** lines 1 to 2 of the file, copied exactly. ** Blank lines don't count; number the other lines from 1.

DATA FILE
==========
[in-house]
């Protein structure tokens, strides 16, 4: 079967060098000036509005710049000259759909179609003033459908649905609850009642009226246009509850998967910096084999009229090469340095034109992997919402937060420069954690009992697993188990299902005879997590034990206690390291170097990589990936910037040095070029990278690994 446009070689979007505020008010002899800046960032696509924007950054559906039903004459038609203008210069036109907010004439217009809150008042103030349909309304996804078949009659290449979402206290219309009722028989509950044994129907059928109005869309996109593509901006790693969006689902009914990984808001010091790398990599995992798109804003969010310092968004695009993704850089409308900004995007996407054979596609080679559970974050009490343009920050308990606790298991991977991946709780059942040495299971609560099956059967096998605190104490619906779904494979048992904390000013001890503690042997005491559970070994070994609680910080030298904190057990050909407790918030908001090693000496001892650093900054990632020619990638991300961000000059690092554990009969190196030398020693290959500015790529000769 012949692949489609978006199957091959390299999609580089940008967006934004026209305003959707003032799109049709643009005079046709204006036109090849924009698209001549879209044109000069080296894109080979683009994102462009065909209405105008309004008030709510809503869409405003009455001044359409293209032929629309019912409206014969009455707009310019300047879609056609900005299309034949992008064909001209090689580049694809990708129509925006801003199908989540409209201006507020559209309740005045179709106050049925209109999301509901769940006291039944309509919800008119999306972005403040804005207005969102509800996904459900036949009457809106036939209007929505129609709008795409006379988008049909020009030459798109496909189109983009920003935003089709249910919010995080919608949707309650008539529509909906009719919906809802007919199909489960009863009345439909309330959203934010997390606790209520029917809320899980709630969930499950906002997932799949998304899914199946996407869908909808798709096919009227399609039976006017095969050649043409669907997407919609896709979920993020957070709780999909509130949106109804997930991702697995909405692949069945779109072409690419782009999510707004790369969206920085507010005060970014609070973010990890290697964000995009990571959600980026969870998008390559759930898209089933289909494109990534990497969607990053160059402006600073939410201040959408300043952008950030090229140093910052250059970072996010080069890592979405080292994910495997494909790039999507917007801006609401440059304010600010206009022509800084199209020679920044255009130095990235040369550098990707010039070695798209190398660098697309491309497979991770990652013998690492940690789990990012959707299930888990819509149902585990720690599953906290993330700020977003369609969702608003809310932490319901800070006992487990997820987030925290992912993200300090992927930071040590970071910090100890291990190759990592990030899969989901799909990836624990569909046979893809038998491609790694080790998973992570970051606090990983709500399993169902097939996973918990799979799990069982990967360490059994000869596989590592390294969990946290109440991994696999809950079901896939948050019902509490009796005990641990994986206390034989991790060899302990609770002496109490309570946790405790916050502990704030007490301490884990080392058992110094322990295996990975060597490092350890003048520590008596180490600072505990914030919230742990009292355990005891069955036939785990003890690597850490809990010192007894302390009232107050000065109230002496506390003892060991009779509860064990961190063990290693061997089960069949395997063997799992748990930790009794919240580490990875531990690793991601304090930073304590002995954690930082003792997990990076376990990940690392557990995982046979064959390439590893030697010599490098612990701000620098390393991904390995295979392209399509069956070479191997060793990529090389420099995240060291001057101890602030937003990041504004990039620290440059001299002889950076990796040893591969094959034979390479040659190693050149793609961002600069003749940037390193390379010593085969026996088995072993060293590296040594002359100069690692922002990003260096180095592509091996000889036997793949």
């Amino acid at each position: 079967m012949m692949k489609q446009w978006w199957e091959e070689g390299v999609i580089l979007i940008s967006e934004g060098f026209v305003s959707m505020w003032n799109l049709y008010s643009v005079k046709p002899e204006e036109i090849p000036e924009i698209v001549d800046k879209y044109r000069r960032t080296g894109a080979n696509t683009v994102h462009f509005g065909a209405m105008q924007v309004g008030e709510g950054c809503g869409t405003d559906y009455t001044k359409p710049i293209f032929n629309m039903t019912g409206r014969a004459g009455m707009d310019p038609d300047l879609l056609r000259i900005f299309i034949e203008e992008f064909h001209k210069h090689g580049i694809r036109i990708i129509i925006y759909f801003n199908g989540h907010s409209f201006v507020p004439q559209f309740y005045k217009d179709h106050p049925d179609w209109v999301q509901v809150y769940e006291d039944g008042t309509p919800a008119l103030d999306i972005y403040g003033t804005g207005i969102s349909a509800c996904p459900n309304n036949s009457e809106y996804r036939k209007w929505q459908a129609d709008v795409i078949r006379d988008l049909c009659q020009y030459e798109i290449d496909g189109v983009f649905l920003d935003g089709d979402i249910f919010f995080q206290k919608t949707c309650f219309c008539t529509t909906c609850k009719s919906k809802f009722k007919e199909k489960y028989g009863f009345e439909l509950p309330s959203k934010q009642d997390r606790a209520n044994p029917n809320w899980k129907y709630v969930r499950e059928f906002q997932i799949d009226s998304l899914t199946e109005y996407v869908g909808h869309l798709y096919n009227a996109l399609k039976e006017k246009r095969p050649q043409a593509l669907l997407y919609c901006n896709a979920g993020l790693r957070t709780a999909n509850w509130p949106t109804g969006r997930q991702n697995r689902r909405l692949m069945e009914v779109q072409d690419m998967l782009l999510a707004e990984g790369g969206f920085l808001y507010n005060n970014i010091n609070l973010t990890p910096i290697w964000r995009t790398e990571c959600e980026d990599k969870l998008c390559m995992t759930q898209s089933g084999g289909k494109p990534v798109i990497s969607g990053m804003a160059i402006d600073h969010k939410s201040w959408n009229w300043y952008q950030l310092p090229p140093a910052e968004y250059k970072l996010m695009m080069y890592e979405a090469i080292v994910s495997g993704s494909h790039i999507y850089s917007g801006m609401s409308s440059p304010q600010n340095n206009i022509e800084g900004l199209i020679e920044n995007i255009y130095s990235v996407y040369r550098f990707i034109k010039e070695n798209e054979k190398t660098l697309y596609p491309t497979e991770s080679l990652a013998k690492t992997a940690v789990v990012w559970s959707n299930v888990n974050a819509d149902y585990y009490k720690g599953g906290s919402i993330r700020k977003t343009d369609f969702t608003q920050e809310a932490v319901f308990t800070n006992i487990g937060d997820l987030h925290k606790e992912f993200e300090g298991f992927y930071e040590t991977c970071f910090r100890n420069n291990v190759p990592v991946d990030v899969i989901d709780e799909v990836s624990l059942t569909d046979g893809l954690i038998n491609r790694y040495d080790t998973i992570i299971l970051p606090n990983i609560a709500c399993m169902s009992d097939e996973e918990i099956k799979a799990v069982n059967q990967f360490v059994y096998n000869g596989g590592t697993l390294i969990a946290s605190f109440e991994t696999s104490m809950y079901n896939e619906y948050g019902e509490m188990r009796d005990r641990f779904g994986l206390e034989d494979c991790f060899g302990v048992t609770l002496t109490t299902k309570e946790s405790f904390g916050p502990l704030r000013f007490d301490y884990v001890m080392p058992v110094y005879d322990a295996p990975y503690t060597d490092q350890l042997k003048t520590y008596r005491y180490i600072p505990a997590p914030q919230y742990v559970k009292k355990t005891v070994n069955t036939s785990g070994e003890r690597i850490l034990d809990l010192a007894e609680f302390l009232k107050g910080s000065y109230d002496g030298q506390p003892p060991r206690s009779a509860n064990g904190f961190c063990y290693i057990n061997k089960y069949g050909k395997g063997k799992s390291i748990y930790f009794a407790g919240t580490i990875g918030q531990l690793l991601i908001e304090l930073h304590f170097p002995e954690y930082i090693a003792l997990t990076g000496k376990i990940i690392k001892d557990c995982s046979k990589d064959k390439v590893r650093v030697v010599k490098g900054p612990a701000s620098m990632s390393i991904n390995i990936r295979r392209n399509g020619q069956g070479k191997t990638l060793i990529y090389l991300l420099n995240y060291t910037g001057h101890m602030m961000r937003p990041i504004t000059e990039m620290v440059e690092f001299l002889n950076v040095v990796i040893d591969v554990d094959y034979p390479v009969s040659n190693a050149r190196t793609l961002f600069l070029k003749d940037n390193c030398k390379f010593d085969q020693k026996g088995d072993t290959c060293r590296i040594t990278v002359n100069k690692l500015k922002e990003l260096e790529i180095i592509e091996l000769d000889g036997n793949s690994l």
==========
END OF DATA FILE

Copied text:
[in-house]
């Protein structure tokens, strides 16, 4: 079967060098000036509005710049000259759909179609003033459908649905609850009642009226246009509850998967910096084999009229090469340095034109992997919402937060420069954690009992697993188990299902005879997590034990206690390291170097990589990936910037040095070029990278690994 446009070689979007505020008010002899800046960032696509924007950054559906039903004459038609203008210069036109907010004439217009809150008042103030349909309304996804078949009659290449979402206290219309009722028989509950044994129907059928109005869309996109593509901006790693969006689902009914990984808001010091790398990599995992798109804003969010310092968004695009993704850089409308900004995007996407054979596609080679559970974050009490343009920050308990606790298991991977991946709780059942040495299971609560099956059967096998605190104490619906779904494979048992904390000013001890503690042997005491559970070994070994609680910080030298904190057990050909407790918030908001090693000496001892650093900054990632020619990638991300961000000059690092554990009969190196030398020693290959500015790529000769 012949692949489609978006199957091959390299999609580089940008967006934004026209305003959707003032799109049709643009005079046709204006036109090849924009698209001549879209044109000069080296894109080979683009994102462009065909209405105008309004008030709510809503869409405003009455001044359409293209032929629309019912409206014969009455707009310019300047879609056609900005299309034949992008064909001209090689580049694809990708129509925006801003199908989540409209201006507020559209309740005045179709106050049925209109999301509901769940006291039944309509919800008119999306972005403040804005207005969102509800996904459900036949009457809106036939209007929505129609709008795409006379988008049909020009030459798109496909189109983009920003935003089709249910919010995080919608949707309650008539529509909906009719919906809802007919199909489960009863009345439909309330959203934010997390606790209520029917809320899980709630969930499950906002997932799949998304899914199946996407869908909808798709096919009227399609039976006017095969050649043409669907997407919609896709979920993020957070709780999909509130949106109804997930991702697995909405692949069945779109072409690419782009999510707004790369969206920085507010005060970014609070973010990890290697964000995009990571959600980026969870998008390559759930898209089933289909494109990534990497969607990053160059402006600073939410201040959408300043952008950030090229140093910052250059970072996010080069890592979405080292994910495997494909790039999507917007801006609401440059304010600010206009022509800084199209020679920044255009130095990235040369550098990707010039070695798209190398660098697309491309497979991770990652013998690492940690789990990012959707299930888990819509149902585990720690599953906290993330700020977003369609969702608003809310932490319901800070006992487990997820987030925290992912993200300090992927930071040590970071910090100890291990190759990592990030899969989901799909990836624990569909046979893809038998491609790694080790998973992570970051606090990983709500399993169902097939996973918990799979799990069982990967360490059994000869596989590592390294969990946290109440991994696999809950079901896939948050019902509490009796005990641990994986206390034989991790060899302990609770002496109490309570946790405790916050502990704030007490301490884990080392058992110094322990295996990975060597490092350890003048520590008596180490600072505990914030919230742990009292355990005891069955036939785990003890690597850490809990010192007894302390009232107050000065109230002496506390003892060991009779509860064990961190063990290693061997089960069949395997063997799992748990930790009794919240580490990875531990690793991601304090930073304590002995954690930082003792997990990076376990990940690392557990995982046979064959390439590893030697010599490098612990701000620098390393991904390995295979392209399509069956070479191997060793990529090389420099995240060291001057101890602030937003990041504004990039620290440059001299002889950076990796040893591969094959034979390479040659190693050149793609961002600069003749940037390193390379010593085969026996088995072993060293590296040594002359100069690692922002990003260096180095592509091996000889036997793949």